(I'm told guion bajo is the preferred name for the underscore sign _ in Castilian, but that would have made it harder to echo Por una cabeza. Then again, why the Spanish title? Because.)

(Also, this is going to be a very boring post, because it's mostly just a rant to let off some steam after a frustrating debug session.)


I'm getting into the bad habit of not trusting the compiler, especially when it comes to a specific compiler1. I'm not sure if there's a particular reason for that, other than —possibly— a particular dislike for its closed nature, or past unpleasant experiences in trying to make it work with the more recent versions of the host compiler(s).

Compilers have progressed enourmously in the latest years. I have a strong suspicion that this has been by and large merit of the (re)surgence of the Clang/LLVM family, and the strong pressure it has put the GCC developers under —with the consequent significant improvements on both sides.

However, compilers that need to somehow interact with these compilers (most famously the nvcc compiler developed by NVIDIA for CUDA) have a tendency to lag behind: you can't always the latest version of GCC (or Clang for the amtter) with them, and they themselves do not provide many of the benefits that developers have come to expect from modern compiler, especially in the fields of error and warning message quality and detail, or even in the nature of those same warnings and errors.


This rant is born out of a stressing and frustrating debugging session that has lasted for a few days, and that could have easily been avoided with better tools. What made the bug particularly frustrating was that it seemed to trigger or disappear in the most incoherent of circurmstances. Adding some conditional code (even code that would never run) or moving code around in assumingly idempotent transformations would be enough to make it appear, or disappear again, until the program was recompiled.

The most frustrating part was that, when the code seemed to work, it would seem to work correctly (or at least give credible results). When it seemed to not work, it would simply produce invalid values from thin air.

The symptoms, for anyone with some experience in the field, would be obviously: reading from unitialized memory —even if for some magic reason it seemed to work (when it worked) despite the massively parallel nature of the code and the hundreds of thousands of cycles it ran for.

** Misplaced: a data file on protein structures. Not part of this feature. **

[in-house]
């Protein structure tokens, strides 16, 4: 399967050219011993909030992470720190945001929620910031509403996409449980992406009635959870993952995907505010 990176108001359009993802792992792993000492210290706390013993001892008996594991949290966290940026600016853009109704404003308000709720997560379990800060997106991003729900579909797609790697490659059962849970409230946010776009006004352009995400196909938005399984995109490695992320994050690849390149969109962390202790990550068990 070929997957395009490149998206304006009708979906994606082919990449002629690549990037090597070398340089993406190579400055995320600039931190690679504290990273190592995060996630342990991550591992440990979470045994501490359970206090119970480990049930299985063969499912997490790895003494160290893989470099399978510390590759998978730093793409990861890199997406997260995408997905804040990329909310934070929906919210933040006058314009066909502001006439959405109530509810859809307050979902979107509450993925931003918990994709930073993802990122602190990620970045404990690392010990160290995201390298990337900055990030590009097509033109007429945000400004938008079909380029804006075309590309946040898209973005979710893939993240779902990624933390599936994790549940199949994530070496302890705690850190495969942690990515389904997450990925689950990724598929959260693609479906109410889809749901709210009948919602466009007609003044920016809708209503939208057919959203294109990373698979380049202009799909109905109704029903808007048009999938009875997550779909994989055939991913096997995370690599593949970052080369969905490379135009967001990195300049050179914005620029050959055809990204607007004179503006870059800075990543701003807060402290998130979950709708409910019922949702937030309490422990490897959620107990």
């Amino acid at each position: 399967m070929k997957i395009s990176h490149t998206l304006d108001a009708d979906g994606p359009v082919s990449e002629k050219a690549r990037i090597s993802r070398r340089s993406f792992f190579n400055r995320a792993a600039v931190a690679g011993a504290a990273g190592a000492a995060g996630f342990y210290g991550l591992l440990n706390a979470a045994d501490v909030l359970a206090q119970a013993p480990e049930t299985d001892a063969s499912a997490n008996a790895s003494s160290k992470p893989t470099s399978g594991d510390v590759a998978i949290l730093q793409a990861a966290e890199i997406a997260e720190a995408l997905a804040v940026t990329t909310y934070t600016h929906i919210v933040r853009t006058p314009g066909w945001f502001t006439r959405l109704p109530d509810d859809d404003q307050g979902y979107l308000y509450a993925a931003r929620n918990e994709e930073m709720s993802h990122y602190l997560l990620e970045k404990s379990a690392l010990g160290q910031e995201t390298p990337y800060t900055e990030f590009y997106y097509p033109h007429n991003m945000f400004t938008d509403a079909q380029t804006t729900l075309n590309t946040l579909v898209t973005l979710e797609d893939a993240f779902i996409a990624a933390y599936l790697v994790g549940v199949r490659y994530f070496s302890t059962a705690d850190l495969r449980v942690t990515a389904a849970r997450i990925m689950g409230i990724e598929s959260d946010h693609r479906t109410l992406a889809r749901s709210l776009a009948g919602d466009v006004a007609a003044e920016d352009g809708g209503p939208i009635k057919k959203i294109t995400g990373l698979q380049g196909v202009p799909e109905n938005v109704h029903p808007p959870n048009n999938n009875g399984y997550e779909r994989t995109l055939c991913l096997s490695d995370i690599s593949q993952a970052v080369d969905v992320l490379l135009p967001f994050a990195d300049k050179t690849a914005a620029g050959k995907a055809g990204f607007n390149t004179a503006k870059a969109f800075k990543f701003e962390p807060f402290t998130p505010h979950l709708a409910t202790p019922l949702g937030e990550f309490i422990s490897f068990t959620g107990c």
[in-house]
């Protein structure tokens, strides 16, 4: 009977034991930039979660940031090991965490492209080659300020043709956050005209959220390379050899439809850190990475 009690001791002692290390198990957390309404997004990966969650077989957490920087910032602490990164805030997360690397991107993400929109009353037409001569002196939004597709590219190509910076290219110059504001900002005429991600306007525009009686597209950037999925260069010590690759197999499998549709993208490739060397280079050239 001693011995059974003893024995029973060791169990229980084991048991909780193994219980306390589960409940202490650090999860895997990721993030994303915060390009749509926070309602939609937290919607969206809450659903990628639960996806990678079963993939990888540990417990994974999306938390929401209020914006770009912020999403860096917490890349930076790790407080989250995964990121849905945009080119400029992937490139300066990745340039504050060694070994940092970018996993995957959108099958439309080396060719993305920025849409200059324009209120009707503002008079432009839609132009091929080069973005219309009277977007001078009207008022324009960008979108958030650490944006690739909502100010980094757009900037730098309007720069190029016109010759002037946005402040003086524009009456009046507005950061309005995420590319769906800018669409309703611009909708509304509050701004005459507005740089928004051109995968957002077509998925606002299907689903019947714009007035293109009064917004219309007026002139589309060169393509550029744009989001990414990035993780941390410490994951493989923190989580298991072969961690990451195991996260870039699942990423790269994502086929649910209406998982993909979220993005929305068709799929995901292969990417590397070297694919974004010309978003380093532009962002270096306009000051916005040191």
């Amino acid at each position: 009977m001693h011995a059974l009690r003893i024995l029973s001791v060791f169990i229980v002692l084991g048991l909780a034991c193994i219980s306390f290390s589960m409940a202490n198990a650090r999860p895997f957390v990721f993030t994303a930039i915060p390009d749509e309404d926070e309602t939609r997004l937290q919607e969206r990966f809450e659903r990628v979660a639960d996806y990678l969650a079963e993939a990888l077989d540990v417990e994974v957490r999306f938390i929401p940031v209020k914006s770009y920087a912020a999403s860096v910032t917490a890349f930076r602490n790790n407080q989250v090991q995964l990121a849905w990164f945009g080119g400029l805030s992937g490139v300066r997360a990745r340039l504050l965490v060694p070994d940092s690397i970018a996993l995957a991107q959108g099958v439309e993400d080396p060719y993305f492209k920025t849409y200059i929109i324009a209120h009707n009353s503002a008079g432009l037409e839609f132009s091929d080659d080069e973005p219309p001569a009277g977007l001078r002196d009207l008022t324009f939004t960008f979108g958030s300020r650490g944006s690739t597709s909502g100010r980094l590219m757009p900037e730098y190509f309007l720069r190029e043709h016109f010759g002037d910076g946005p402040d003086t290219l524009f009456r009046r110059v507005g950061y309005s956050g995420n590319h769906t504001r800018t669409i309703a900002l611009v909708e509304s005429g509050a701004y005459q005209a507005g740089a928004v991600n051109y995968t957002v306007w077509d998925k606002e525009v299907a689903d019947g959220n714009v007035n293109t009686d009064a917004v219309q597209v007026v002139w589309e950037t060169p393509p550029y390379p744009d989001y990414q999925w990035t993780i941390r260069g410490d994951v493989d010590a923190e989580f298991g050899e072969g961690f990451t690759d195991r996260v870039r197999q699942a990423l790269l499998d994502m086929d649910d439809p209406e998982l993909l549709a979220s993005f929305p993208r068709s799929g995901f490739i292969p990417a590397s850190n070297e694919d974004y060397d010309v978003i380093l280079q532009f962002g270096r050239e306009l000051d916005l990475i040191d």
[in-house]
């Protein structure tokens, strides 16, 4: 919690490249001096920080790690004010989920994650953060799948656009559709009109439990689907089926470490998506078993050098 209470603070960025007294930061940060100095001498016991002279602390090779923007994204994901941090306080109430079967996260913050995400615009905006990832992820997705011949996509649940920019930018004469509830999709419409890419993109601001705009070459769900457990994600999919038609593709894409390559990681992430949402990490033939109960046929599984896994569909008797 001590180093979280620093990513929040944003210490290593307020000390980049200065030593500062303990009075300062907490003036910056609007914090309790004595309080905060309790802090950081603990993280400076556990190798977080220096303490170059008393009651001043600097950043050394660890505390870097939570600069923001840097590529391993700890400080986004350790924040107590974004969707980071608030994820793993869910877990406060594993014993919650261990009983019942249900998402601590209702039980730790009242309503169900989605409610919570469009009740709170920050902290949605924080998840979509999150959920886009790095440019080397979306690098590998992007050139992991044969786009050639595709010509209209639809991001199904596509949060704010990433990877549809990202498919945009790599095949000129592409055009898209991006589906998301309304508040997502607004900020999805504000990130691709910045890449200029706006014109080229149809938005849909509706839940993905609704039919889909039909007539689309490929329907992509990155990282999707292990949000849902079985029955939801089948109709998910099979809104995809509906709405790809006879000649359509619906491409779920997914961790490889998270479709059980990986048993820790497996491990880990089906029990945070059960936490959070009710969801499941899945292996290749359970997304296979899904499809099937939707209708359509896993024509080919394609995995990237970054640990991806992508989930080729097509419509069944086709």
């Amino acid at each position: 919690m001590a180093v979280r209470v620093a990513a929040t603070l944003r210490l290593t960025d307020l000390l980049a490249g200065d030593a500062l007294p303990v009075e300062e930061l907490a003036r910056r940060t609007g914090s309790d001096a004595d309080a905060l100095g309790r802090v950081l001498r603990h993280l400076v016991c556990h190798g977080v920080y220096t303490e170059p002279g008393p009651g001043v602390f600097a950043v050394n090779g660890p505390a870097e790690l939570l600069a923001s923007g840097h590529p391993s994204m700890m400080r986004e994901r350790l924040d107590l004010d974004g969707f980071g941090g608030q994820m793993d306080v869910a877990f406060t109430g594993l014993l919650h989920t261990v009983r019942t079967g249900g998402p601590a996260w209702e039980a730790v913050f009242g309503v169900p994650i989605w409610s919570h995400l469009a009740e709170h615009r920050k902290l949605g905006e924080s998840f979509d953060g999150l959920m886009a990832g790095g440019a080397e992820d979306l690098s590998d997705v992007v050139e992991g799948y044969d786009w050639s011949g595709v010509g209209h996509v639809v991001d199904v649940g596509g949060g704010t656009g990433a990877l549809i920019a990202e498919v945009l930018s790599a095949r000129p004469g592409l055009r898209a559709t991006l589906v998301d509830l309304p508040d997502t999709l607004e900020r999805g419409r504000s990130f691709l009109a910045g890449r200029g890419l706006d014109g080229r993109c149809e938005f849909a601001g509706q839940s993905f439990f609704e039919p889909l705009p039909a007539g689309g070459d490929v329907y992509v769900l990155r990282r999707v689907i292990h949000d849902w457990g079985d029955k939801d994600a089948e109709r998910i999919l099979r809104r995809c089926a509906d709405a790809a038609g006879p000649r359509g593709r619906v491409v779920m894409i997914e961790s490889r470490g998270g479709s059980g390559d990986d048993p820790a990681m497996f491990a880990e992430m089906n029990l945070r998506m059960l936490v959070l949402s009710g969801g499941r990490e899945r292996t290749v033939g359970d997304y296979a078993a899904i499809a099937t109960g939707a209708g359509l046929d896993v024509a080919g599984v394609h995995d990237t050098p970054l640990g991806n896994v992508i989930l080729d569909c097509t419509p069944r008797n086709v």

The code in question is something like this:

struct A : B, C, D
{
    float4 relPos;
    float r;
    float mass;
    float f;
/* etc */
    A(params_t const& params, pdata_t const& pdata,
      const int index_, float4 const& relPos_, const float r_)
    :
        B(index_, params),
        C(index_, pdata, params),
        D(r, params),
        relPos(relPos_),
        r(r_),
        mass(relPos.w),
        f(func(r, params))
    {}
};

Can you spot what's wrong with the code?

Spoiler Alert!

Here's the correct version of the code:

struct A : B, C, D
{
    float4 relPos;
    float r;
    float mass;
    float f;
/* etc */
    A(params_t const& params, pdata_t const& pdata,
      const int index_, float4 const& relPos_, const float r_)
    :
        B(index_, params),
        C(index_, pdata, params),
        D(r_, params),
        relPos(relPos_),
        r(r_),
        mass(relPos.w),
        f(func(r, params))
    {}
};

The only difference, in case you're having trouble noticing, is that D is being initialized using r_ instead of r.

What's the difference? The object we're talking about, and initialization order. r is the member of our structure, r_ is the parameter we're passing to the constructor to initialize it. After the structure initialization is complete, they will hold the same value, but until r gets initialized (with the value r_), its content is undefined, and using it (instead of r_) will lead to undefined behavior; and D gets initialized before r, because it's one of the parent structures for the structure we want to initialize —and note that this would happen even if we put the initialization of r before the initialization of D, because initialization actually happens in the order the members (and parents) are declared, not in the order their initialization is expressed.

That single _ made me waste at least two days of work.

Now, this error is my fault —it's undoubtedly my fault, it's a clear example of PEBKAC. And yet, proper tooling would have caught it for me, and made it easier to debug.


  1. if you want to know, I'm talking about the nvcc compiler, i.e. the compiler the handles the single-source CUDA files for GPU programming. ↩